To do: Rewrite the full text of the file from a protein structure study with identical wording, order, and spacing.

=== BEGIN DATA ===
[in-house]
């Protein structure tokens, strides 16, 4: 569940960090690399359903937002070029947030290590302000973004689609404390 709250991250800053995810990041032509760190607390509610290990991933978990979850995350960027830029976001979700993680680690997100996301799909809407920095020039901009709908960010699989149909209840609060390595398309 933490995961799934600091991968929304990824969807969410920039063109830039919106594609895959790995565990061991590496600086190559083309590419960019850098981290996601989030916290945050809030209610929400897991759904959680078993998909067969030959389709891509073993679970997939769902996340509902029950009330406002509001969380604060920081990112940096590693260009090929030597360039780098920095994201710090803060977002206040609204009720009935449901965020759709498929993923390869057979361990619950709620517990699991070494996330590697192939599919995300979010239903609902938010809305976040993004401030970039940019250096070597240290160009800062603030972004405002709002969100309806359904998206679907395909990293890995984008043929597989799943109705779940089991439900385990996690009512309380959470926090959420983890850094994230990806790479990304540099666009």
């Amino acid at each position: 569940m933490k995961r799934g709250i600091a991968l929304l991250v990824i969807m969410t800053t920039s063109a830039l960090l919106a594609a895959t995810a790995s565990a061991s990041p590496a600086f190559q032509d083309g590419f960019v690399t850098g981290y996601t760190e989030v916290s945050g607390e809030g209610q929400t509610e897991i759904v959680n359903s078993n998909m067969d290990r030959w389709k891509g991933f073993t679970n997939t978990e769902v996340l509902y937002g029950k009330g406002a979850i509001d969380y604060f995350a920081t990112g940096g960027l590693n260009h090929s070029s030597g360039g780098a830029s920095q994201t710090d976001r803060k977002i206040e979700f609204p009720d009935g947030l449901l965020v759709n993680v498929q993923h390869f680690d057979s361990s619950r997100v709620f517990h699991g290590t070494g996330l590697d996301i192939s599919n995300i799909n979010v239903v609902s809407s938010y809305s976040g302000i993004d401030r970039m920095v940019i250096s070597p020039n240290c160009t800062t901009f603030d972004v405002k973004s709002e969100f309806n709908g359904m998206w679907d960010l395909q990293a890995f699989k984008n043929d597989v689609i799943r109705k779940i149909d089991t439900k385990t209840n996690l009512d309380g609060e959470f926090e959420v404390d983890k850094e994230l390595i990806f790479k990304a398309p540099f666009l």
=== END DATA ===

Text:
[in-house]
């Protein structure tokens, strides 16, 4: 569940960090690399359903937002070029947030290590302000973004689609404390 709250991250800053995810990041032509760190607390509610290990991933978990979850995350960027830029976001979700993680680690997100996301799909809407920095020039901009709908960010699989149909209840609060390595398309 933490995961799934600091991968929304990824969807969410920039063109830039919106594609895959790995565990061991590496600086190559083309590419960019850098981290996601989030916290945050809030209610929400897991759904959680078993998909067969030959389709891509073993679970997939769902996340509902029950009330406002509001969380604060920081990112940096590693260009090929030597360039780098920095994201710090803060977002206040609204009720009935449901965020759709498929993923390869057979361990619950709620517990699991070494996330590697192939599919995300979010239903609902938010809305976040993004401030970039940019250096070597240290160009800062603030972004405002709002969100309806359904998206679907395909990293890995984008043929597989799943109705779940089991439900385990996690009512309380959470926090959420983890850094994230990806790479990304540099666009």
């Amino acid at each position: 569940m933490k995961r799934g709250i600091a991968l929304l991250v990824i969807m969410t800053t920039s063109a830039l960090l919106a594609a895959t995810a790995s565990a061991s990041p590496a600086f190559q032509d083309g590419f960019v690399t850098g981290y996601t760190e989030v916290s945050g607390e809030g209610q929400t509610e897991i759904v959680n359903s078993n998909m067969d290990r030959w389709k891509g991933f073993t679970n997939t978990e769902v996340l509902y937002g029950k009330g406002a979850i509001d969380y604060f995350a920081t990112g940096g960027l590693n260009h090929s070029s030597g360039g780098a830029s920095q994201t710090d976001r803060k977002i206040e979700f609204p009720d009935g947030l449901l965020v759709n993680v498929q993923h390869f680690d057979s361990s619950r997100v709620f517990h699991g290590t070494g996330l590697d996301i192939s599919n995300i799909n979010v239903v609902s809407s938010y809305s976040g302000i993004d401030r970039m920095v940019i250096s070597p020039n240290c160009t800062t901009f603030d972004v405002k973004s709002e969100f309806n709908g359904m998206w679907d960010l395909q990293a890995f699989k984008n043929d597989v689609i799943r109705k779940i149909d089991t439900k385990t209840n996690l009512d309380g609060e959470f926090e959420v404390d983890k850094e994230l390595i990806f790479k990304a398309p540099f666009l």